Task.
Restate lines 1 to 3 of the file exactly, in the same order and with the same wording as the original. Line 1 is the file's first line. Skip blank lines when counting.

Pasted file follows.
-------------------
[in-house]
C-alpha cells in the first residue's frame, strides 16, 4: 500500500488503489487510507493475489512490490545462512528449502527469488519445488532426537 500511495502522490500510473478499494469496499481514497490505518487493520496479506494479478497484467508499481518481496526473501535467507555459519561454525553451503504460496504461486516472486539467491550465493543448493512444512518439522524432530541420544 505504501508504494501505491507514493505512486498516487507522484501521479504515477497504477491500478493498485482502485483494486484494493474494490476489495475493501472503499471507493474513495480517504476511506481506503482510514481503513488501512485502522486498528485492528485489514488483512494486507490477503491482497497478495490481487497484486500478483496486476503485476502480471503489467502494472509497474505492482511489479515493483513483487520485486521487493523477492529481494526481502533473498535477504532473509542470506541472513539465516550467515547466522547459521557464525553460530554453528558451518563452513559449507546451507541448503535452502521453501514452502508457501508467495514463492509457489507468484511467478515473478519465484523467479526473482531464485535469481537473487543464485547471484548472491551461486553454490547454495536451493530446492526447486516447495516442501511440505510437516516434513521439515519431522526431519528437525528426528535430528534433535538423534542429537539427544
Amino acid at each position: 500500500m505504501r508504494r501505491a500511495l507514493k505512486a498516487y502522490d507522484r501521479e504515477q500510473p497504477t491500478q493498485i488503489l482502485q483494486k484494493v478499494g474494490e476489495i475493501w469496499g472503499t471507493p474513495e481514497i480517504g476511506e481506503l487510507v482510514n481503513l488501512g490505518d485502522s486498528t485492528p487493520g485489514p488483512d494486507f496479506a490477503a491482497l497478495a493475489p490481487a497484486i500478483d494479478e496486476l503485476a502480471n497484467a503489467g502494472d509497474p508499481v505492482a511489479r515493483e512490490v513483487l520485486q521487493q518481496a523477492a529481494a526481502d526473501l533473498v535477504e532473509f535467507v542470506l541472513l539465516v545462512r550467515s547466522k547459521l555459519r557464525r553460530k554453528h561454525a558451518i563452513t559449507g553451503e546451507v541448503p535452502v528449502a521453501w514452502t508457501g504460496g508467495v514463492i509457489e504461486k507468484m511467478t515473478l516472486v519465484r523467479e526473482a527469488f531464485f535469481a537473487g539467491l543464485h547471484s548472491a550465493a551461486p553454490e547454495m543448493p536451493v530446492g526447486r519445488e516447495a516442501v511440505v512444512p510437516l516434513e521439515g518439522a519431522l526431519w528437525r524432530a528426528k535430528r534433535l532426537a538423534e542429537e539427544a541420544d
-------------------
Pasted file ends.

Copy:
[in-house]
C-alpha cells in the first residue's frame, strides 16, 4: 500500500488503489487510507493475489512490490545462512528449502527469488519445488532426537 500511495502522490500510473478499494469496499481514497490505518487493520496479506494479478497484467508499481518481496526473501535467507555459519561454525553451503504460496504461486516472486539467491550465493543448493512444512518439522524432530541420544 505504501508504494501505491507514493505512486498516487507522484501521479504515477497504477491500478493498485482502485483494486484494493474494490476489495475493501472503499471507493474513495480517504476511506481506503482510514481503513488501512485502522486498528485492528485489514488483512494486507490477503491482497497478495490481487497484486500478483496486476503485476502480471503489467502494472509497474505492482511489479515493483513483487520485486521487493523477492529481494526481502533473498535477504532473509542470506541472513539465516550467515547466522547459521557464525553460530554453528558451518563452513559449507546451507541448503535452502521453501514452502508457501508467495514463492509457489507468484511467478515473478519465484523467479526473482531464485535469481537473487543464485547471484548472491551461486553454490547454495536451493530446492526447486516447495516442501511440505510437516516434513521439515519431522526431519528437525528426528535430528534433535538423534542429537539427544
Amino acid at each position: 500500500m505504501r508504494r501505491a500511495l507514493k505512486a498516487y502522490d507522484r501521479e504515477q500510473p497504477t491500478q493498485i488503489l482502485q483494486k484494493v478499494g474494490e476489495i475493501w469496499g472503499t471507493p474513495e481514497i480517504g476511506e481506503l487510507v482510514n481503513l488501512g490505518d485502522s486498528t485492528p487493520g485489514p488483512d494486507f496479506a490477503a491482497l497478495a493475489p490481487a497484486i500478483d494479478e496486476l503485476a502480471n497484467a503489467g502494472d509497474p508499481v505492482a511489479r515493483e512490490v513483487l520485486q521487493q518481496a523477492a529481494a526481502d526473501l533473498v535477504e532473509f535467507v542470506l541472513l539465516v545462512r550467515s547466522k547459521l555459519r557464525r553460530k554453528h561454525a558451518i563452513t559449507g553451503e546451507v541448503p535452502v528449502a521453501w514452502t508457501g504460496g508467495v514463492i509457489e504461486k507468484m511467478t515473478l516472486v519465484r523467479e526473482a527469488f531464485f535469481a537473487g539467491l543464485h547471484s548472491a550465493a551461486p553454490e547454495m543448493p536451493v530446492g526447486r519445488e516447495a516442501v511440505v512444512p510437516l516434513e521439515g518439522a519431522l526431519w528437525r524432530a528426528k535430528r534433535l532426537a538423534e542429537e539427544a541420544d